4 Conclusion We have carried out an experimental characterization of tracer mixing in the Taylor-Couette flow configura- tion. More specifically, we have measured the enhance- ment of mixing efficiency by solid particles with various sizes and volume concentrations. Particles are neutrally buoyant and the size ratio of the particle diameter to the gap between cylinders ranges from 0.073 to 0.14. A specific attention has been paid to the Planar Laser- Induced Fluorescence (PLIF) measurements due to the presence of particles. Both density and refractive in- dexes of particles were matched to fluid properties. The presence of beads in the flow requires to use two PLIF channels and the unsteady deformation of the vortices for WVF is measured by PIV (allowing detection the vortex boundaries for the determination of intravortex mixing). Systematic analysis and error quantification of the successive steps of image processing have been thoroughly discussed. We have shown that the deter- mination of mixing times is robust over the range of physical parameters we investigated.
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Experimental study of bubble-drag interaction in a Taylor-Couette flow

Experimental study of bubble-drag interaction in a Taylor-Couette flow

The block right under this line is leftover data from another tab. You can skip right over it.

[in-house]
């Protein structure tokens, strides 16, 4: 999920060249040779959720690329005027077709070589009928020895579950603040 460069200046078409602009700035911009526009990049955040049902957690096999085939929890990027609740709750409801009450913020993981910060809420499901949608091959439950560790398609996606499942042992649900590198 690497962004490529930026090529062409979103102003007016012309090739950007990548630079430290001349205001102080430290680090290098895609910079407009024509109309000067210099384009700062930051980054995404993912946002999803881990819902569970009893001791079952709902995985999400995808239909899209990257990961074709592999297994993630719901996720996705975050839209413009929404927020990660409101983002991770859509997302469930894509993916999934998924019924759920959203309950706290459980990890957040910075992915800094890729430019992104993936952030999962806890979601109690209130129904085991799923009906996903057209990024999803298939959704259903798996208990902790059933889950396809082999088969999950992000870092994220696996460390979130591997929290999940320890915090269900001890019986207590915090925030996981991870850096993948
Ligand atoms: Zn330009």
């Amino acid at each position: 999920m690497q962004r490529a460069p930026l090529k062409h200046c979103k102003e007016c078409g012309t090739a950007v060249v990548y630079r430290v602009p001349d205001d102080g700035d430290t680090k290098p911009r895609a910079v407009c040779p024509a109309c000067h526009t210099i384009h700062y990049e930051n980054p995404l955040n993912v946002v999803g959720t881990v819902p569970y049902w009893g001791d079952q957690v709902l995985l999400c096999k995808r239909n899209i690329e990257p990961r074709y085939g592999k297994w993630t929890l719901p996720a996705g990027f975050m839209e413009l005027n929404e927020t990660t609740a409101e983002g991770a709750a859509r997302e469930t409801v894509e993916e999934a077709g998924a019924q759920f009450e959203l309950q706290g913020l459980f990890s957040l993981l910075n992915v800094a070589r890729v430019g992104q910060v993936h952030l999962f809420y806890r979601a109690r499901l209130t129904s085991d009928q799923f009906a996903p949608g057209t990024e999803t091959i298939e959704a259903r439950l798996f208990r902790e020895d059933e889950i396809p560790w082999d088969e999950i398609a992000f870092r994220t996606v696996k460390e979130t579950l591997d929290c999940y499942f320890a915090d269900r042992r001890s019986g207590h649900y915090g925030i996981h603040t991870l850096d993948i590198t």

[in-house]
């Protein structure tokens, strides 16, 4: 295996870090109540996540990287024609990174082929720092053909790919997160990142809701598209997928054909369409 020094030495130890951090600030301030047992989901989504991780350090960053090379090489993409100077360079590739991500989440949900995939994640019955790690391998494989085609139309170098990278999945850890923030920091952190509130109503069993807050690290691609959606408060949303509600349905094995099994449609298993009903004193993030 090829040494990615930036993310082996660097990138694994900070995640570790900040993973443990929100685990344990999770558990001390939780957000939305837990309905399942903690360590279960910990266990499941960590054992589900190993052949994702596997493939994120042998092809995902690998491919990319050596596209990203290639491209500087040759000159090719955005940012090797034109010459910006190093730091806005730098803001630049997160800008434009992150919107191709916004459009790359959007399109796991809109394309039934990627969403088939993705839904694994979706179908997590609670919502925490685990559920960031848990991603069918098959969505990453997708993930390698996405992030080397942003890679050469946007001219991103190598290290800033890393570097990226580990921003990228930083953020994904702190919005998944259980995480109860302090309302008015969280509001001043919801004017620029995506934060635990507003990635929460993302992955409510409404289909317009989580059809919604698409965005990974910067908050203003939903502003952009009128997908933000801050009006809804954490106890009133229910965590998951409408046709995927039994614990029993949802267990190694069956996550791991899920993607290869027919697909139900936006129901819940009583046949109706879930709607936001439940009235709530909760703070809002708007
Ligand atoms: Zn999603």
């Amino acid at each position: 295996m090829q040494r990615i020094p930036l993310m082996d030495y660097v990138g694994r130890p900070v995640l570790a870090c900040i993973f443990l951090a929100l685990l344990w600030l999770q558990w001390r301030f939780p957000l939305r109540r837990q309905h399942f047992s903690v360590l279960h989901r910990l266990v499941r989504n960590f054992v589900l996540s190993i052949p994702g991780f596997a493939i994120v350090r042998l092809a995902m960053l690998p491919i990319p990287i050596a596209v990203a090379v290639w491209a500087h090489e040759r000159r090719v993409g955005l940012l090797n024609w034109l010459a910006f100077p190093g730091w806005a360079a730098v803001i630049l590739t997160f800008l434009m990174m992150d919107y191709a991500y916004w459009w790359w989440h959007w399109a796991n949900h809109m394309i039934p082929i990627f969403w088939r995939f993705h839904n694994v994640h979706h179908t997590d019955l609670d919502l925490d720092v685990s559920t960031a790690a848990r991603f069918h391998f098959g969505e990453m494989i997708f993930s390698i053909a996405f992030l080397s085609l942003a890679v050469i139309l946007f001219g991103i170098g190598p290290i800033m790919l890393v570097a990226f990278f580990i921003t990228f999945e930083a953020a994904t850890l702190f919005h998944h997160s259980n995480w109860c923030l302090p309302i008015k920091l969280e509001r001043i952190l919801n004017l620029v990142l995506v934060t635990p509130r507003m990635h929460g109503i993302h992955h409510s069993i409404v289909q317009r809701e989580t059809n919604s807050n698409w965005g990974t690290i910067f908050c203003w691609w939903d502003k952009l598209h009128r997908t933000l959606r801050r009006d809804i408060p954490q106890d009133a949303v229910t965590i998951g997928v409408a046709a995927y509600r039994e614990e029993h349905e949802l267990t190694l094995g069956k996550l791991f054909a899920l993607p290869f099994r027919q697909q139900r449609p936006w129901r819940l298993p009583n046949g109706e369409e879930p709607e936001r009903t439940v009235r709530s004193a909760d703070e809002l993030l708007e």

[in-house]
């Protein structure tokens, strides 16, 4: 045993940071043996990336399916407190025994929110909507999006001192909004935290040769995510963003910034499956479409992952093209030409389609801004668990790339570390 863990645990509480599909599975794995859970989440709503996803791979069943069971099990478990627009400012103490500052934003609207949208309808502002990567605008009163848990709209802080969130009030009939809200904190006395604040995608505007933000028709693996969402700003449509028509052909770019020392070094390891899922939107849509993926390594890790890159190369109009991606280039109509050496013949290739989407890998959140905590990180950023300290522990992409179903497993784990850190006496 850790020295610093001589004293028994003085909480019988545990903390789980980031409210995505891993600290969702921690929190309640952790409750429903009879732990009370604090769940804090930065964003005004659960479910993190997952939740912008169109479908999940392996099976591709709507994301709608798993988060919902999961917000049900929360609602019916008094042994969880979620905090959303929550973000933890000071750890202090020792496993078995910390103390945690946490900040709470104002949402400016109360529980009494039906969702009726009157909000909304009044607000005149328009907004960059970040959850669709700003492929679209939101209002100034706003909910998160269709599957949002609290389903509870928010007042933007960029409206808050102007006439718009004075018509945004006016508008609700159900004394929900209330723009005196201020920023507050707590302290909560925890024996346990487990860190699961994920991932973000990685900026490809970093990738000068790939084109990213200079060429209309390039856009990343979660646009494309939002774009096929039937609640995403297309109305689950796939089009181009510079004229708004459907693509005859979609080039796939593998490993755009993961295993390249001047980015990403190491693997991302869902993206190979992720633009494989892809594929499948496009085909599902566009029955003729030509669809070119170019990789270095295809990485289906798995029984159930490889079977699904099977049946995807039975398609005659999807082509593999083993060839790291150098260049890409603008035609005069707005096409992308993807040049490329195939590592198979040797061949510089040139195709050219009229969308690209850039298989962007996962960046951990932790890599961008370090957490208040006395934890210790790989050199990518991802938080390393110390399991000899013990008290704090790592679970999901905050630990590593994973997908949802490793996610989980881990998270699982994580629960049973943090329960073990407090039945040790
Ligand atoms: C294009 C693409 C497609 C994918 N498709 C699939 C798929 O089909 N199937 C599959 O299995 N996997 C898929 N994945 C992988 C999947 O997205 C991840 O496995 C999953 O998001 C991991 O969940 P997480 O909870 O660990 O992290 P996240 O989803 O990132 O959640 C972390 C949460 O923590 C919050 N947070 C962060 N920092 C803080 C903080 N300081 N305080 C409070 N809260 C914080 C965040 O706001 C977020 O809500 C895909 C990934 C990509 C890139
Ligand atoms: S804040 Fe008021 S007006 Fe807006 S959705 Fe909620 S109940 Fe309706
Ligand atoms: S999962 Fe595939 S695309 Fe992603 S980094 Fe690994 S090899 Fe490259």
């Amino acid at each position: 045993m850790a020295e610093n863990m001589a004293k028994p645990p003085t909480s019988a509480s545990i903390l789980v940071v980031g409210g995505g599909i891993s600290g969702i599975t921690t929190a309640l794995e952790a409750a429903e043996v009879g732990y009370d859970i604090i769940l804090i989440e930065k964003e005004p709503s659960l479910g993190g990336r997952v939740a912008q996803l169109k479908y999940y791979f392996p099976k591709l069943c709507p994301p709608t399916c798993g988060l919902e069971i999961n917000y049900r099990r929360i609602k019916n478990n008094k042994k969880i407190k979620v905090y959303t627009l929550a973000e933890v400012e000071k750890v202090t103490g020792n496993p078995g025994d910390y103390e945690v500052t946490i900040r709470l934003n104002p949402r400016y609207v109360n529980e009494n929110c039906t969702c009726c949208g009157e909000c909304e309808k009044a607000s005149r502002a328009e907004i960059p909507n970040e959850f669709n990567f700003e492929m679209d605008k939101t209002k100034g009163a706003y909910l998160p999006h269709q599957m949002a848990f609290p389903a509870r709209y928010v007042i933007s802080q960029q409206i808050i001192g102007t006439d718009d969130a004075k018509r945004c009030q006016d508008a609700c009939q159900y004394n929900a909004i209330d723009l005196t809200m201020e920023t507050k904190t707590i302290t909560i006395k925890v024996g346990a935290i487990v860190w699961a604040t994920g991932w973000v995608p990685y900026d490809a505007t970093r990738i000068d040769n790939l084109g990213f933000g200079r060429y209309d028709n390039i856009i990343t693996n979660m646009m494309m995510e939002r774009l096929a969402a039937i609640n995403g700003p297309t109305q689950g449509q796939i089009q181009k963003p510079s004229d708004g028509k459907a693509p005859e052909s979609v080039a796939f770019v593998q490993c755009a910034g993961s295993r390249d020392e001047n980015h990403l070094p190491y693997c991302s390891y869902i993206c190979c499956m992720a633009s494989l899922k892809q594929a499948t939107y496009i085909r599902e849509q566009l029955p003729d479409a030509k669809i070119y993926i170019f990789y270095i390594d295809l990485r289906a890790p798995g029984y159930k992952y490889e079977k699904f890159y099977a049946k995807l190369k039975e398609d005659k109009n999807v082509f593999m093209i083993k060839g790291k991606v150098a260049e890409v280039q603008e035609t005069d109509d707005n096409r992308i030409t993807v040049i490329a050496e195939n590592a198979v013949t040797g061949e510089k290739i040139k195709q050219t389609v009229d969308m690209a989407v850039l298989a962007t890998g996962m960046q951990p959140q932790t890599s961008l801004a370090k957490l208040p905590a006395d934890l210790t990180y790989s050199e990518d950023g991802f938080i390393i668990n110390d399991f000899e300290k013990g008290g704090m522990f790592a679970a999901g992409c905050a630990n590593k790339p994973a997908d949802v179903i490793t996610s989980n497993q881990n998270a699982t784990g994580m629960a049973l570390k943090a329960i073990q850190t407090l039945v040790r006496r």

The bubbles accumulation in the flow has a direct influence on the liquid flow structures. As was shown from PIV measurements, bubbles trapping inside the Taylor vortices can lead to a decrease of the velocities of the Taylor vortices, leading to a contribution of the coherent motion that is reduced in favour of an enhancement of the small scale turbulence of the liquid. Generally speaking, in a Taylor Couette flow, the outflow is the region of minimum wall shear stress, and the inflow corresponds to the region of maximum wall shear stress applied on the inner cylinder. Thus the observed preferential decrease in velocity of the outflow can be responsible for the increase in the viscous torque. This situation is observed when bubbles are trapped by the vortices near the outflow (case a) and expected to occur also for bubbles accumulated in the outflow (case d). Thus one could expect the opposite trend (ie bubbles localized near the inflow close to the inner cylinder) for a bubble induced reduction in the viscous torque, but this trend needs to be confirmed by experimental investigation of the liquid flow.